Game of phones: Apple predicts iPhone rebound as Samsung tanks

 
Emily Nicolle
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TIME 100 Summit 2019
Apple chief executive Tim Cook said iPhone sales had been picking up this quarter (Source: Getty)

Apple beat Wall Street estimates on both revenue and profit last night, as the tech giant forecast a comeback in iPhone sales later this year.


The move followed rival Samsung reporting its worst profit drop in two years, falling 63 per cent year-on-year to 6.2 trillion won (£4bn). Smartphone companies worldwide have been hurt by a recent slowdown in consumers waiting to upgrade their phones.

Apple boss Tim Cook said the company had confidence “things are getting a bit better”, as sales of its flagship iPhone began to stabilise in China and wearables and accessories continued to outperform.

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The positive outlook followed a reduction in sales guidance by Cook in January, as appetite for the iPhone started to wane.


Earnings per share reached $2.46 for the first three months of 2019, topping estimates of $2.36. Revenue fell five per cent to $58bn (£50bn), above expectations of $57.4bn.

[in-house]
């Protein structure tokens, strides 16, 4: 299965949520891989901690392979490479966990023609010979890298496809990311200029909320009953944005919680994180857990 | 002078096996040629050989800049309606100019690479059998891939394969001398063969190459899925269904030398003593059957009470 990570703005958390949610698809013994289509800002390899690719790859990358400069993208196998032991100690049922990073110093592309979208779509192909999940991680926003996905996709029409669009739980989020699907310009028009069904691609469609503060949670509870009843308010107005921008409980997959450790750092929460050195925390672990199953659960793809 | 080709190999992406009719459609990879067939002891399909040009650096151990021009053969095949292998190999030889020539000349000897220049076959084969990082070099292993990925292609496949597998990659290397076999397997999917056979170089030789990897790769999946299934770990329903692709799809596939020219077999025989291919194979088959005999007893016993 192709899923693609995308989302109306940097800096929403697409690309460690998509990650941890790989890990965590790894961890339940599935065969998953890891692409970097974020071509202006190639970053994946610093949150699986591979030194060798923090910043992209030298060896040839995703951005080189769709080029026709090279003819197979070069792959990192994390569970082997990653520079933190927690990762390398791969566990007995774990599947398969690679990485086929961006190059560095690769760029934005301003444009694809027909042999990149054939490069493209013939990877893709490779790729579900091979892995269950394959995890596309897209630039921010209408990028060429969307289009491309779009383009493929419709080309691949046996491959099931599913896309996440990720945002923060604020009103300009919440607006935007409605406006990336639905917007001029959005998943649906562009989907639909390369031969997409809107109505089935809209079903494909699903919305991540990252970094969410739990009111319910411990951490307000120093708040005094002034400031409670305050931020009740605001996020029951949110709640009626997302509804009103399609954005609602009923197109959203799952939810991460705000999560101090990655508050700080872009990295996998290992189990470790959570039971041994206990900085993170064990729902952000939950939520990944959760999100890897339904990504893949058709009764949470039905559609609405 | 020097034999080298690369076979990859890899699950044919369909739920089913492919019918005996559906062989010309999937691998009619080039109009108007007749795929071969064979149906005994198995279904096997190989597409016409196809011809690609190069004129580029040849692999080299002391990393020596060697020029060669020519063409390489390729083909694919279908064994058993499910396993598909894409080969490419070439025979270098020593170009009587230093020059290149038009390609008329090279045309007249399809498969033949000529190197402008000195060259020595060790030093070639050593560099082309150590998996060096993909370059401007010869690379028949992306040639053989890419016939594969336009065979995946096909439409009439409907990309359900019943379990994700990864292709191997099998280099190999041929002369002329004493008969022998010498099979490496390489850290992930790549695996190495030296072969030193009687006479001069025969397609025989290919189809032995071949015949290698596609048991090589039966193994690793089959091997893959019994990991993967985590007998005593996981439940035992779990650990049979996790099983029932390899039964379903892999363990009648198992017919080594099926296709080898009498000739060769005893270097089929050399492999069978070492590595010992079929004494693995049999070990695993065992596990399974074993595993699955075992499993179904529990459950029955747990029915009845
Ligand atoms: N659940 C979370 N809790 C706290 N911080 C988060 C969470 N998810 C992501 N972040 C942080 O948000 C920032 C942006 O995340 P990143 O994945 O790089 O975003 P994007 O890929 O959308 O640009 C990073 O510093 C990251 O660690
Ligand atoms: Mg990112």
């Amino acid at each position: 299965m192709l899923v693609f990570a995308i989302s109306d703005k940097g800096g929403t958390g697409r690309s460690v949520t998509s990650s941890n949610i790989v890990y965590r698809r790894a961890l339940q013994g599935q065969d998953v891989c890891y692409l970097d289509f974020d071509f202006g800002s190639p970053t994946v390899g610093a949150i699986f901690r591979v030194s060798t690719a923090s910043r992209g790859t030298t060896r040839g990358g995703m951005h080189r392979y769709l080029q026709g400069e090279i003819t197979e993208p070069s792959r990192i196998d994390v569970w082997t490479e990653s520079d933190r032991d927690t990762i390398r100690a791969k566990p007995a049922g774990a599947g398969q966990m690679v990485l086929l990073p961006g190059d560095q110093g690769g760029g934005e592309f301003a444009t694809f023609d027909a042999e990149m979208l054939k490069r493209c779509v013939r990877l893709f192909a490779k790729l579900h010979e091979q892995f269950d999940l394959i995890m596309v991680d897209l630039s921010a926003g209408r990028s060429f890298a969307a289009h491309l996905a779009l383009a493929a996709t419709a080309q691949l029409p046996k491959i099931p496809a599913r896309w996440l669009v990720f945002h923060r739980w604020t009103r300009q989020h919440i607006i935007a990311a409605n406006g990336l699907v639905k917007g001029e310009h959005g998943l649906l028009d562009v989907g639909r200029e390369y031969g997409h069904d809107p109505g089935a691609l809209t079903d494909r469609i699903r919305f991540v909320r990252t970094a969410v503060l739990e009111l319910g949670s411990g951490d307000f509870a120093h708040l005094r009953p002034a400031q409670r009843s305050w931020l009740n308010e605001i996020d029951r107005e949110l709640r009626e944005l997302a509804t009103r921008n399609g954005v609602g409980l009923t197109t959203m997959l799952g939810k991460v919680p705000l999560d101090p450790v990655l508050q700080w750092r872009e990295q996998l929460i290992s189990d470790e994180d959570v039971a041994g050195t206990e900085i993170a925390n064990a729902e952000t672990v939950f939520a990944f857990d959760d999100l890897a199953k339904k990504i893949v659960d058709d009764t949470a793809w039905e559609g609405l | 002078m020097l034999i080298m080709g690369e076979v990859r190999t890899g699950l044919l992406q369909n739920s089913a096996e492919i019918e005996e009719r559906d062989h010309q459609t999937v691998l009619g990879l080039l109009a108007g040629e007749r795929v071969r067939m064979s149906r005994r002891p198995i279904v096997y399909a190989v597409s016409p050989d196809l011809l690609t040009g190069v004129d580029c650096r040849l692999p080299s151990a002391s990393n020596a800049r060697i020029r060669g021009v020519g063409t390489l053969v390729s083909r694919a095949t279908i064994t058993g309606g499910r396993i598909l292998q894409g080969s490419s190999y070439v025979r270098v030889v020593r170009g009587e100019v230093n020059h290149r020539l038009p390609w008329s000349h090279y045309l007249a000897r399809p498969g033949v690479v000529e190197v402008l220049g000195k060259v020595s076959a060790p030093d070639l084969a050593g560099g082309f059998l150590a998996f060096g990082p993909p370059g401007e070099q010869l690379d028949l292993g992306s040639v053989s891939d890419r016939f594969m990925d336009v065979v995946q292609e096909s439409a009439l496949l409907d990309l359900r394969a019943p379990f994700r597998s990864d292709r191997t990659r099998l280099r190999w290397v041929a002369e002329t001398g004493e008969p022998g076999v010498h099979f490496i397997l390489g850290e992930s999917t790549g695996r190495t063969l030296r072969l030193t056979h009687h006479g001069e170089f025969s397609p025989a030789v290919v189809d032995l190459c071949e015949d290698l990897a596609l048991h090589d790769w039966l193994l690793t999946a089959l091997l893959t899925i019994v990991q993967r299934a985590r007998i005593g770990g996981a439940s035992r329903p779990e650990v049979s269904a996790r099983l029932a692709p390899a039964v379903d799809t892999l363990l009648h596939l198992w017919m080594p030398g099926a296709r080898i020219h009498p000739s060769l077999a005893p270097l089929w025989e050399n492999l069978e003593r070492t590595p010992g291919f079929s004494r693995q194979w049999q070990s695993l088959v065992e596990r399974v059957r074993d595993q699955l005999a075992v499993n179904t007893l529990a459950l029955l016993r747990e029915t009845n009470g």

Apple’s share price jumped more than five per cent in after-hours trading.

Sales of the iPhone marked their heaviest decline to date, falling 17 per cent in the first quarter and narrowly missing estimates. Apple executives said sales had since picked up, giving grounds for optimism.

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The Cupertino-based tech firm said it expects revenue between $52.5bn and $54.5bn for the current quarter, surpassing the average analyst estimate of $51.9bn.

Samsung’s latest slate of phones experienced a “modest” rise in volume and revenue, though profit fell 40 per cent compared to the same quarter in 2018.

Apple’s growing services revenue, which includes Apple Music, the App Store and iCloud, rose to $11.5bn and beat estimates of $11.3bn. It now represents a third of Apple’s overall gross profit. The iPad also made a comeback, as sales jumped 22 per cent despite a stagnating tablet market.

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Hargreaves Lansdown equity analyst George Salmon said there were “plenty of positives for investors” in the results.

"It was always going to be a tough one for iPhones. Updates earlier this year had made it clear Apple was suffering in China, while the flagship product’s revenues were under pressure after Apple took the tough decision to reduce prices to prop up declining sales volumes.

"The real news for investors in these numbers is the robust performance from Apple’s new growth drivers, namely the Services business and Wearables."